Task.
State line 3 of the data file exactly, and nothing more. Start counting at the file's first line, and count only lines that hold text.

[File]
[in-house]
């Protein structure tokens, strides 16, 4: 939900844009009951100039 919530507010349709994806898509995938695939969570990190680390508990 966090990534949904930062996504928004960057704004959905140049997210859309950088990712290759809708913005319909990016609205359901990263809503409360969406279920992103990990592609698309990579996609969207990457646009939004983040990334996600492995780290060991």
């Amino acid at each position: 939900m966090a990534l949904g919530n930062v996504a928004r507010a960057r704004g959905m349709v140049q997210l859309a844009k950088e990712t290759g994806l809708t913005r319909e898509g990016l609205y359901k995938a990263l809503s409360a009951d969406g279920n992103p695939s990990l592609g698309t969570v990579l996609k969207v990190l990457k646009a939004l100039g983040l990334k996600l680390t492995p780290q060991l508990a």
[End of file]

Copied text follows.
């Amino acid at each position: 939900m966090a990534l949904g919530n930062v996504a928004r507010a960057r704004g959905m349709v140049q997210l859309a844009k950088e990712t290759g994806l809708t913005r319909e898509g990016l609205y359901k995938a990263l809503s409360a009951d969406g279920n992103p695939s990990l592609g698309t969570v990579l996609k969207v990190l990457k646009a939004l100039g983040l990334k996600l680390t492995p780290q060991l508990a």